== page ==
Born into of a family of ironwork artisans, Julio González (Barcelona, 1876 – Arcueil, France, 1942) began his artistic career in the family studio. After a visit to the Prado Museum in 1897 he decided to become a painter. In Barcelona he came into contact with the group of artists from Els Quatre Gats [The Four Cats]. In 1899 he traveled to Paris and moved there the following year. In 1904 he met Pablo Picasso and joined his group, which included Maurice Raynal, Max Jacob, Pablo Gargallo, Paco Durrio and Manolo Hugué. In 1910, he made embossed metal masks influenced by African art. During World War II, he studied autogenous welding at the Renault workshop: the assembly of metal fragments and plates allowed him to obtain volumetric shapes and transform space into a constructive element.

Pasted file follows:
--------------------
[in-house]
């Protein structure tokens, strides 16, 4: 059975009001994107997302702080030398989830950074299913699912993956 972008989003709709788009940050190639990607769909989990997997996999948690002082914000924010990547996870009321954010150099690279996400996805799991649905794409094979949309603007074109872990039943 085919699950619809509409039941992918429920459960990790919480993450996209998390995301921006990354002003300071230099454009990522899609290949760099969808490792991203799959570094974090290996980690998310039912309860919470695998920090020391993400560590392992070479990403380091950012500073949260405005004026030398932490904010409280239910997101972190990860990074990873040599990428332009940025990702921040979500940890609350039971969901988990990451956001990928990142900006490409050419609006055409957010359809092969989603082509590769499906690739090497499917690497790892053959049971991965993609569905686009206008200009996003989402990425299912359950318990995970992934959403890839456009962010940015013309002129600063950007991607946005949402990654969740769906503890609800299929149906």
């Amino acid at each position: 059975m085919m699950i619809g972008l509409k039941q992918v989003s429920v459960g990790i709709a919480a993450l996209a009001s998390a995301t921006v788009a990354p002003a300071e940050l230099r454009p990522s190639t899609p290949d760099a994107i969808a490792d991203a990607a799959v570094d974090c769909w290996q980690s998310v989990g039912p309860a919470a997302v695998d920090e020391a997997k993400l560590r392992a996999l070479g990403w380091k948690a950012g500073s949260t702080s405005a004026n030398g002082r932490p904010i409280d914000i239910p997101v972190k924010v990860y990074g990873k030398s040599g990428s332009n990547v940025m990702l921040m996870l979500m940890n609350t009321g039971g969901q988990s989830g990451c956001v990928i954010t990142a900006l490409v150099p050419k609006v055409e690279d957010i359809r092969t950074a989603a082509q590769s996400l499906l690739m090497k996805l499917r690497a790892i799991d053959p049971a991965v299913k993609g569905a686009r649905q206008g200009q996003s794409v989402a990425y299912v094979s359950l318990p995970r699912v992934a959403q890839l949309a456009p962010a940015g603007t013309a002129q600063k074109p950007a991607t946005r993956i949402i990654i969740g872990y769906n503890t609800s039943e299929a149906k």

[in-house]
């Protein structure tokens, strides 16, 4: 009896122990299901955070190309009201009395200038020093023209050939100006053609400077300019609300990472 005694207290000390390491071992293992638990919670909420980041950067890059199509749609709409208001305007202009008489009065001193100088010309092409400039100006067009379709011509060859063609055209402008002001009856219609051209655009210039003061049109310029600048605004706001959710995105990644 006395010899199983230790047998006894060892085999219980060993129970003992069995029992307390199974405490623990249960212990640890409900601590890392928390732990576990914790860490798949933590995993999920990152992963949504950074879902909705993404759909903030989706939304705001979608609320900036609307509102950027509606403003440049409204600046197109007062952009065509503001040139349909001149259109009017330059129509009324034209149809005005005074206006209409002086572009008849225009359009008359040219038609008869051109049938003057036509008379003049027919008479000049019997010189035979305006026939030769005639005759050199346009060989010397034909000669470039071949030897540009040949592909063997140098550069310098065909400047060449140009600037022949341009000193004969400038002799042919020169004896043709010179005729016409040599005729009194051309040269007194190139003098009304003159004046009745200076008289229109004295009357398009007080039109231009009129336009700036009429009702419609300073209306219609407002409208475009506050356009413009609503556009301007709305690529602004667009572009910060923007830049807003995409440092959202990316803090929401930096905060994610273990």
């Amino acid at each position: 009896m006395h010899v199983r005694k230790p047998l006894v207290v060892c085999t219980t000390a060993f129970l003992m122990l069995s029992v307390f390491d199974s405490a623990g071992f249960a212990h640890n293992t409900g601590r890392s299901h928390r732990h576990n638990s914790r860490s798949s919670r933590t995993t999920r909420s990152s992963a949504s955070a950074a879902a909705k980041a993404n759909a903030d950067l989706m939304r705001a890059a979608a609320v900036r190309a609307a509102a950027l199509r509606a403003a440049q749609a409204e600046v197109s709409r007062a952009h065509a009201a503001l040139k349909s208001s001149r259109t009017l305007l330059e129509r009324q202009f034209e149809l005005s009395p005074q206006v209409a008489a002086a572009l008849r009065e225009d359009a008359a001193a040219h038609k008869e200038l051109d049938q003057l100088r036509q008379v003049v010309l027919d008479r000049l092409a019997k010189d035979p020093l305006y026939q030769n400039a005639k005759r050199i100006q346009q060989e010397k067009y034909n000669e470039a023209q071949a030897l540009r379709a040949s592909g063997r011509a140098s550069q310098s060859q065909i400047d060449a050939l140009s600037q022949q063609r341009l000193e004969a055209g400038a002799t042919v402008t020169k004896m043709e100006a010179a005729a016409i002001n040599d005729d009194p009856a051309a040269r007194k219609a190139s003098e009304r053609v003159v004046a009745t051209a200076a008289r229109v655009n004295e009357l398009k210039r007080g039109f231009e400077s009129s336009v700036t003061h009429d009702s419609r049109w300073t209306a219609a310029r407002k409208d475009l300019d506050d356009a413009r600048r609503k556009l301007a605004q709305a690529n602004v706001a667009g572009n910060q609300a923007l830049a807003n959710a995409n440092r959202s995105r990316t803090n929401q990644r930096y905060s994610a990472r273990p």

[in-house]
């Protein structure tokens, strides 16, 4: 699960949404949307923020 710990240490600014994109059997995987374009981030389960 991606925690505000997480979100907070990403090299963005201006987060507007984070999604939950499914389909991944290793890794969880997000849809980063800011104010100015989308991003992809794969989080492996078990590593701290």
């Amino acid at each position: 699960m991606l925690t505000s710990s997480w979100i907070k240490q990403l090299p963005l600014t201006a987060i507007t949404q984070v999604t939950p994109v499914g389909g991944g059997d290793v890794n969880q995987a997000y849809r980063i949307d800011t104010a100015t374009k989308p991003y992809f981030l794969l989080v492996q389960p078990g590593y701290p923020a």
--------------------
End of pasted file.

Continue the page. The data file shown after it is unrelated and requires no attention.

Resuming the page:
Between 1928 and 1932 the collaboration between González and Picasso became fundamental in the thematic and technical evolution of both artists. Together, they worked on the production of sculptures such as the monument to Apollinaire. In 1937 González participated in the Spanish Pavilion at the Paris World’s Fair with La Montserrat, an emblematic sculpture that represents the pain and angst of experiencing war.